Jerome Monahan reports on a new certificate in co-operative and fair trade enterprise
It's nearly lunchtime at Pentrehafod School in Swansea and the six-strong student team that runs the Fairtrade and Nutritious Shop (FANS) are busy getting ready to meet the early customer rush.
Sounds of boxes being ripped open, the till being prepared and the shutters being raised fill the air as they do every weekday at the same time. Pentrehafod is one among a growing number of schools with thriving pupil-run co-operatives, selling Fairtrade products and learning that there is more to business than profit.
Kevin McGrother, founder of the Young Co-Operatives, says: "At the last count there were 240 schools on our books selling in excess of pound;100,000 of Fairtrade goods a year. And now a small but growing number of them are opting for what we have styled 'the plus' level of involvement - taking on an Open-College accredited certificate course, with which the youngsters can consolidate all they are learning."
To be a proper participant in a co-operative, members have to understand the aims, values and history that underpin the movement, and the eight-module Certificate in Co-Operative and Fair Trade Enterprise requires candidates to keep a portfolio of work covering these subjects as well as the specifics of running their own business.
Kevin says: "The certificate is roughly the equivalent of a lower grade GCSE. For students that struggle with academic subjects it has the potential to be hugely valuable, showing future employers that a young person has helped to run their own business as part of a team dedicated to helping others less well off than themselves."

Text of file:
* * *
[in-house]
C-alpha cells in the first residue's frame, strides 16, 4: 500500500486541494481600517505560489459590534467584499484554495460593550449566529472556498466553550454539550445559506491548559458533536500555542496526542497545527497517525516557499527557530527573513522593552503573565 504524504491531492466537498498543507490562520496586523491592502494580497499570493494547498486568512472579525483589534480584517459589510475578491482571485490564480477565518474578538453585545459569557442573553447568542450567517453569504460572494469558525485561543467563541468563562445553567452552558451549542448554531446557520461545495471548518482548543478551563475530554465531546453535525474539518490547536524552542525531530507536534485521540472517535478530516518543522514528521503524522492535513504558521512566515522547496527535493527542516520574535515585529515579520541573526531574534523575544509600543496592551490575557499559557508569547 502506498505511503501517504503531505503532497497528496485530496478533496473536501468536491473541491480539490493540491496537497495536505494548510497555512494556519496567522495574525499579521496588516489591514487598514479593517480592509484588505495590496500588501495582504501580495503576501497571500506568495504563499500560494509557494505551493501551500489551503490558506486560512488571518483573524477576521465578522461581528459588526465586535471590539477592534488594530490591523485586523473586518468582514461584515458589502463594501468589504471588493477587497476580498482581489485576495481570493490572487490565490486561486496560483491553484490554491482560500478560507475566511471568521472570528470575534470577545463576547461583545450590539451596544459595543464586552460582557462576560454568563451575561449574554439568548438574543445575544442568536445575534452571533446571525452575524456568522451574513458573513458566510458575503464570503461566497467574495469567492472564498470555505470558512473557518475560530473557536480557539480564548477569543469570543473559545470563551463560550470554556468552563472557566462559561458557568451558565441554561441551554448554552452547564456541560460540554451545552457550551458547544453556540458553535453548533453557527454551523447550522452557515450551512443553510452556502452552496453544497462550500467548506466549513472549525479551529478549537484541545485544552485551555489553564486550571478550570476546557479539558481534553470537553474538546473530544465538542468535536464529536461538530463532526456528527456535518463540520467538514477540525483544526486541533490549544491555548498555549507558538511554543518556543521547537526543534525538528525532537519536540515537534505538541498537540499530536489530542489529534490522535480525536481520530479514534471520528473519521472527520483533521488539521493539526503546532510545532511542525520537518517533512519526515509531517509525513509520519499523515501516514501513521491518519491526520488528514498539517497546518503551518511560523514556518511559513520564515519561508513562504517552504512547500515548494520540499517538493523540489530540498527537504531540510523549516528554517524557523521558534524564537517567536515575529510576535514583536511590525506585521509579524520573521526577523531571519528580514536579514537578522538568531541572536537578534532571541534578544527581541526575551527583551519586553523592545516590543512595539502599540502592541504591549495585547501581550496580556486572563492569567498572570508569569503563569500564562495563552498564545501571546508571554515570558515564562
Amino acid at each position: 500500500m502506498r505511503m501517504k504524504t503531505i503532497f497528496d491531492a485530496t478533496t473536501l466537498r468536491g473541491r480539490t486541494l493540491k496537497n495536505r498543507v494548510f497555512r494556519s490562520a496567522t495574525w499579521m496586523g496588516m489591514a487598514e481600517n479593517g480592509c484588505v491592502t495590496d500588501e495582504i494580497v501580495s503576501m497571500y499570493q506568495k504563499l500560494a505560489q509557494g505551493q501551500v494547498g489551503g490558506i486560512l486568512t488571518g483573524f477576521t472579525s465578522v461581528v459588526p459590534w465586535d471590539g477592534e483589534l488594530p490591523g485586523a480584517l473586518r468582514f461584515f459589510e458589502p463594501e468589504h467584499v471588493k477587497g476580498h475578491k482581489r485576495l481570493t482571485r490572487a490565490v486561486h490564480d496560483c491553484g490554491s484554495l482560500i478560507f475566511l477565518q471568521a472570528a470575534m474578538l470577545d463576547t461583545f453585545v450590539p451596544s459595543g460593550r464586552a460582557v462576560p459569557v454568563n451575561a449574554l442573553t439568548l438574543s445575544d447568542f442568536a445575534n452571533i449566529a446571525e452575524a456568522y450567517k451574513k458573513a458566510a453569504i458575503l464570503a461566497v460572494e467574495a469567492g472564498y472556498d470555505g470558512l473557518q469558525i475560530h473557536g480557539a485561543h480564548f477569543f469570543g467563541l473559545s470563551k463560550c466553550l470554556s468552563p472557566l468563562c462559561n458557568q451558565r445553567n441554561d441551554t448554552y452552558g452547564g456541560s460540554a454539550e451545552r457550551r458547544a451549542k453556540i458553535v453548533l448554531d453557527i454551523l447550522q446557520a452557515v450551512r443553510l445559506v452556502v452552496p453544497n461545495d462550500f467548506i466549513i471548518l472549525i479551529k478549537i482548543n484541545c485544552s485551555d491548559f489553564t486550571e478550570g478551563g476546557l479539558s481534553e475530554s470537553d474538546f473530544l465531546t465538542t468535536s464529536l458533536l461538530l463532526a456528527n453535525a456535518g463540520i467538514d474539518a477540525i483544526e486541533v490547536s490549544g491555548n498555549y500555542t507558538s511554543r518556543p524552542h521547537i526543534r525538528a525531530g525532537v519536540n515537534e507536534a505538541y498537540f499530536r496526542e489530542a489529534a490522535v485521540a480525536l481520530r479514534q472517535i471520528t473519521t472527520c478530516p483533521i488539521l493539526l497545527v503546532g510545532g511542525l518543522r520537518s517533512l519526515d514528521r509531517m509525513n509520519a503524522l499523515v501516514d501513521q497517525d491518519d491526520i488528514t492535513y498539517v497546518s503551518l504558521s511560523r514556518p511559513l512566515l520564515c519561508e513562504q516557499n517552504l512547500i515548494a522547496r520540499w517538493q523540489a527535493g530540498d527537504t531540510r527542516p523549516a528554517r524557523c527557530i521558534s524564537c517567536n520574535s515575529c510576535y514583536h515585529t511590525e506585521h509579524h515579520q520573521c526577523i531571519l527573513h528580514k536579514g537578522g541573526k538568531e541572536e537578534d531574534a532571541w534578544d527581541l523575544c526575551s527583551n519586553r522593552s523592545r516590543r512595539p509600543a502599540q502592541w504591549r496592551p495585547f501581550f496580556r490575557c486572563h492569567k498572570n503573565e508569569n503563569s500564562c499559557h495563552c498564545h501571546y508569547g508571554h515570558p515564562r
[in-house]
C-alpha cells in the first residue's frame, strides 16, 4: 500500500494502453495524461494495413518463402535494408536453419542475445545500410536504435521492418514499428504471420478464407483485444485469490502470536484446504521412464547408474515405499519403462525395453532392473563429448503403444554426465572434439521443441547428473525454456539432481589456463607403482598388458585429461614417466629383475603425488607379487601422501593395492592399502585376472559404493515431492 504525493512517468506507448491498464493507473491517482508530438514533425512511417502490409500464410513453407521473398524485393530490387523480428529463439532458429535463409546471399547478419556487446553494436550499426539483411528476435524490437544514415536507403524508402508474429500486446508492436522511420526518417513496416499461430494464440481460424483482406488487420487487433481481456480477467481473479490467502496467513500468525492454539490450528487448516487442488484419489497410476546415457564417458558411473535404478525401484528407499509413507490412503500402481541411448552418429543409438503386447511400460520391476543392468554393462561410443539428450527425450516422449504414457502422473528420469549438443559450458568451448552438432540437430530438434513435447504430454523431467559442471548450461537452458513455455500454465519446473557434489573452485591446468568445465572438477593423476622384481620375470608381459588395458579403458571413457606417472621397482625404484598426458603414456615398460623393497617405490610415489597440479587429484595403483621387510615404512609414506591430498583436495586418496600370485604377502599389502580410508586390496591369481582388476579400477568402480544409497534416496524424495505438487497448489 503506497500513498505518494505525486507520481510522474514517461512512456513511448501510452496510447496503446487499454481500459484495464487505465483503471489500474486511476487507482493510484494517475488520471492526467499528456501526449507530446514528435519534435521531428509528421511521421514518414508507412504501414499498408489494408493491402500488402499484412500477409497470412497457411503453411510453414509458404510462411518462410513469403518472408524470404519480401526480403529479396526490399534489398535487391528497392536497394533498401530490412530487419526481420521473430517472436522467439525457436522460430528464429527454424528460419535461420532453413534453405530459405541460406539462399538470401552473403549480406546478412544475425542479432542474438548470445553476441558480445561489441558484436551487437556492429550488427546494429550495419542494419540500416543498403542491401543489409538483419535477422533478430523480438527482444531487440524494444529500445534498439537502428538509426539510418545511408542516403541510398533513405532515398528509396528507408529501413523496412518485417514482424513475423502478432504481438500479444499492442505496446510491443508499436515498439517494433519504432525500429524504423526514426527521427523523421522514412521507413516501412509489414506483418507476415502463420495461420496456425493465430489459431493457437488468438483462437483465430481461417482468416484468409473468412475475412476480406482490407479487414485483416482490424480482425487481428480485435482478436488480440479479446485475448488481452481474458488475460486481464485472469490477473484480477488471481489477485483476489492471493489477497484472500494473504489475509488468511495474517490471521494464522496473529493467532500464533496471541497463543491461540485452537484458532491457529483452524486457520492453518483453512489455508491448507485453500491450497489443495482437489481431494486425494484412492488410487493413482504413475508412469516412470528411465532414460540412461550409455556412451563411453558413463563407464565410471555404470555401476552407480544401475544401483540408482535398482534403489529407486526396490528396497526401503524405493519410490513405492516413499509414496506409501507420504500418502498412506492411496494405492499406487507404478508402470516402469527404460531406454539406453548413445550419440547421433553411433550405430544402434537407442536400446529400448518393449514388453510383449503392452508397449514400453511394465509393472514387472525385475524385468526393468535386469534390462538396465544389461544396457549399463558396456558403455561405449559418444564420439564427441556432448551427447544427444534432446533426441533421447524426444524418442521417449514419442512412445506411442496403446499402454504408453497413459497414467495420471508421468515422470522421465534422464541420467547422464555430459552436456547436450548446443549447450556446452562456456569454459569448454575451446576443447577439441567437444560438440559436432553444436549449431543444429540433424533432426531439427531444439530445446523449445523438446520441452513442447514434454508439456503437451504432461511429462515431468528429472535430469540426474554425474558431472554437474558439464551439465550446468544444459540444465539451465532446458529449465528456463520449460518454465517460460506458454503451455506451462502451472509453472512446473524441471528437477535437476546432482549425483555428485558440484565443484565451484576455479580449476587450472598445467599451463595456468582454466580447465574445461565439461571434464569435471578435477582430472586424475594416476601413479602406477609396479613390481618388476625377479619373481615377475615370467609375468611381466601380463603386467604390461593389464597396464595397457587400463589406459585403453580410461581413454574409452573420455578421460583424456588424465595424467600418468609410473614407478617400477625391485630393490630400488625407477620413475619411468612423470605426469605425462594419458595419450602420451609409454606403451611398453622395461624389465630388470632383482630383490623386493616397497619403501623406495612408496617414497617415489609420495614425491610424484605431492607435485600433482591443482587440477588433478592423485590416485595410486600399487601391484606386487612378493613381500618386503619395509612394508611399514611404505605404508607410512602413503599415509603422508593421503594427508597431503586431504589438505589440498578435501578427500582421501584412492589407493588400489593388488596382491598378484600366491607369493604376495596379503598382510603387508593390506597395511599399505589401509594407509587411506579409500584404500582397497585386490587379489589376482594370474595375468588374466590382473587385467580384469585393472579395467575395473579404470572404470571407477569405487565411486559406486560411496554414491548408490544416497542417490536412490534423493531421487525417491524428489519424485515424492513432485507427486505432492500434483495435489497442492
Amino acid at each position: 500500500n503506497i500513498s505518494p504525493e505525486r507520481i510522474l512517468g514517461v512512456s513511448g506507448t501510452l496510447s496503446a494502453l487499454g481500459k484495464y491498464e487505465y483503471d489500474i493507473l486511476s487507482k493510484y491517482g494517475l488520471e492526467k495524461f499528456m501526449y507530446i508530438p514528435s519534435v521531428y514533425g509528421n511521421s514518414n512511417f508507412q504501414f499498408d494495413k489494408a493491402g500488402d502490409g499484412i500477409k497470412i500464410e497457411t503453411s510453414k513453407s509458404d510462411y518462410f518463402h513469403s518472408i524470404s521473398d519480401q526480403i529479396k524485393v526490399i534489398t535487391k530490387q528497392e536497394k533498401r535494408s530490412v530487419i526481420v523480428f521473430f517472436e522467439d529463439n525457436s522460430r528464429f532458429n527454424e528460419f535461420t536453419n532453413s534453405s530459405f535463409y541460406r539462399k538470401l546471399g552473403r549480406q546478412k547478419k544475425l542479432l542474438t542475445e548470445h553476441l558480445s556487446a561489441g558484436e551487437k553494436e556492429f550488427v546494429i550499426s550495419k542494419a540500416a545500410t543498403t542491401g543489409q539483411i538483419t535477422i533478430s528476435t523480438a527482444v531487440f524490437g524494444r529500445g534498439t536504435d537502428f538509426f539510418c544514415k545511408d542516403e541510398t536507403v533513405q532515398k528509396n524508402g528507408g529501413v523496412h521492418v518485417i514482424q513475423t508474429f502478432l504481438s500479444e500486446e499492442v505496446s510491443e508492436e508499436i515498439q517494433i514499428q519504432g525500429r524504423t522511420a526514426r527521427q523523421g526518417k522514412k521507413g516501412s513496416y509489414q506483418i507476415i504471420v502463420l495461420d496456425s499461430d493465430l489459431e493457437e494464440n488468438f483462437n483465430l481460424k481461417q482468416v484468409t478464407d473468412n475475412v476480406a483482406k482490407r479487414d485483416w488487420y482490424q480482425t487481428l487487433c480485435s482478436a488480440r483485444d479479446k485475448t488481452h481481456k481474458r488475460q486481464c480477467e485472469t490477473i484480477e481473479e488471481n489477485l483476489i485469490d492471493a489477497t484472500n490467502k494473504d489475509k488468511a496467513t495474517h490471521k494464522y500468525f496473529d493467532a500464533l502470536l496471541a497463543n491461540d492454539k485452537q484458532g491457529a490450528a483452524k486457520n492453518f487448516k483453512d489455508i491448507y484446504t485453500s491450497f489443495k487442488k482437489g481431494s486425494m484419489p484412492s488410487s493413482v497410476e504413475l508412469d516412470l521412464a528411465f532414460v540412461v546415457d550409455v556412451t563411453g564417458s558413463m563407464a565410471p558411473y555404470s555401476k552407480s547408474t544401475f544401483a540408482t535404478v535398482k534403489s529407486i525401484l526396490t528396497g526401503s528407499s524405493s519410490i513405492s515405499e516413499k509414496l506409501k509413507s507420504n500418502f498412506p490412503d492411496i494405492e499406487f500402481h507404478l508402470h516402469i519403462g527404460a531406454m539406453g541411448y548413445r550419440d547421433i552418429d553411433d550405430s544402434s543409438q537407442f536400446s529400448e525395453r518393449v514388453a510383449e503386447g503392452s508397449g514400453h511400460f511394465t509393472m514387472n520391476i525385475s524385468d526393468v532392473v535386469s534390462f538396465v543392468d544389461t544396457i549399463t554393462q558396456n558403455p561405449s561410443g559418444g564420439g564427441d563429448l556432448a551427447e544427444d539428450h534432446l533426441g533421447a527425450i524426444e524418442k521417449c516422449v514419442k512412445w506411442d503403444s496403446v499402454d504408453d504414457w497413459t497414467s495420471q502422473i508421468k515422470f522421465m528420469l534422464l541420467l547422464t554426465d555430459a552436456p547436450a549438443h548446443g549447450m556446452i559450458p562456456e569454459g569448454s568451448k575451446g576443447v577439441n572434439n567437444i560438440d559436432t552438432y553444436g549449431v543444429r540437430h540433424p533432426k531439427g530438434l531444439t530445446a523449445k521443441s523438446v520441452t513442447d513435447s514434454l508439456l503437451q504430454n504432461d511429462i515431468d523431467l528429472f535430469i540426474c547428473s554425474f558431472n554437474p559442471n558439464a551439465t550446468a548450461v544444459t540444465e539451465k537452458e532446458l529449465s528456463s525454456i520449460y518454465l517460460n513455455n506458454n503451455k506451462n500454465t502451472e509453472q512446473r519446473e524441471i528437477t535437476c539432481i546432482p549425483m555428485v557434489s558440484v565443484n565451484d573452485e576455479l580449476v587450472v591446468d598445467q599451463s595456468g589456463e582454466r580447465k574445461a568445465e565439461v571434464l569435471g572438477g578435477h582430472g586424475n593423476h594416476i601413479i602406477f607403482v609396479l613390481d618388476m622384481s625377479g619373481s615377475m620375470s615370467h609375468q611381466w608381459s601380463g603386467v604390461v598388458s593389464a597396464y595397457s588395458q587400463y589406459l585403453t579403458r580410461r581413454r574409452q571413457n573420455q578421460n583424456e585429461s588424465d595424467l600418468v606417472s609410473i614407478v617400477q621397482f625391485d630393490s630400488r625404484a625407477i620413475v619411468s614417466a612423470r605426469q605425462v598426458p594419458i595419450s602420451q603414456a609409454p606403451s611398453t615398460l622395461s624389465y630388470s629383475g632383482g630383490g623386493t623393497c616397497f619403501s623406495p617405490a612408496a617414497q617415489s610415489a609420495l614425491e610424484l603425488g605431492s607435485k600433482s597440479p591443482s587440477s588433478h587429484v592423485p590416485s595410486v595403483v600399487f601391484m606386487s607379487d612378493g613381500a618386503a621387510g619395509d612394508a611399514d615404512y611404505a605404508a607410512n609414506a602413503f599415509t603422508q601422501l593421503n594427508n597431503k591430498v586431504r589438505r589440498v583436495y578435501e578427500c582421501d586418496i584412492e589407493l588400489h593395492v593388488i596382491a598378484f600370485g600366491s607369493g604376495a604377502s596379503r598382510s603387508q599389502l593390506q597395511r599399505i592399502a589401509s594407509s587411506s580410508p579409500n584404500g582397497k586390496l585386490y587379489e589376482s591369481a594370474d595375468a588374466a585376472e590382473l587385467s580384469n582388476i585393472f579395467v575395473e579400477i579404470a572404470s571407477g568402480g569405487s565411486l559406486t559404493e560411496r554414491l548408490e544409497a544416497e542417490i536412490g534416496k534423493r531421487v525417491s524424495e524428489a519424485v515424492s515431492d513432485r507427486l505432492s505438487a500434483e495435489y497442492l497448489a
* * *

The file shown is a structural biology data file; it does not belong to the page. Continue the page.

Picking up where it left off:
At English Martyrs School in Hartlepool, where the first two Junior Co-operatives were set up in 2002, 17-year-old Anthony May is pleased to have done the course alongside his A-levels. "It did not take long. We met up for a day in the holidays and put together the portfolio of evidence and then we had to make a visit to a co-operative. We went to Rochdale and saw the first co-operative established there in the 19th century. It has been really interesting: I knew nothing about the movement before."
Another co-operative plus course is well underway at Sandfield Special School in Liverpool. Teacher Joyce Roddy says: "The sixth formers here run the Munch Bunch everyday in morning break. The course has been really well supported and it is great that the students are getting the credit for all their hard work. Running the business has given them an opportunity to practise all sorts of life skills and our profits have gone to provide goats and seeds for poor farmers in Africa."
Harriet Lamb, director of the Fairtrade Foundation, says: "What they are going to do with any dividends is one of the trickiest discussions young co-operative members will have to undertake. The aim is to make a profit as in any business, but the wonderful citizenship lesson here is being part of something with a strong social worth, not only because of what they do with their surplus cash but also understanding the difference buying Fairtrade can mean for farmers in developing countries."
Every ordinary school co-operative gets a CD-Rom-based set of resources with numerous case studies and lesson plans designed to build students' understanding of the co-operative and Fairtrade movements worldwide. By formally going through these exercises, the students start to build the evidence they'll need for the fully-fledged certificate.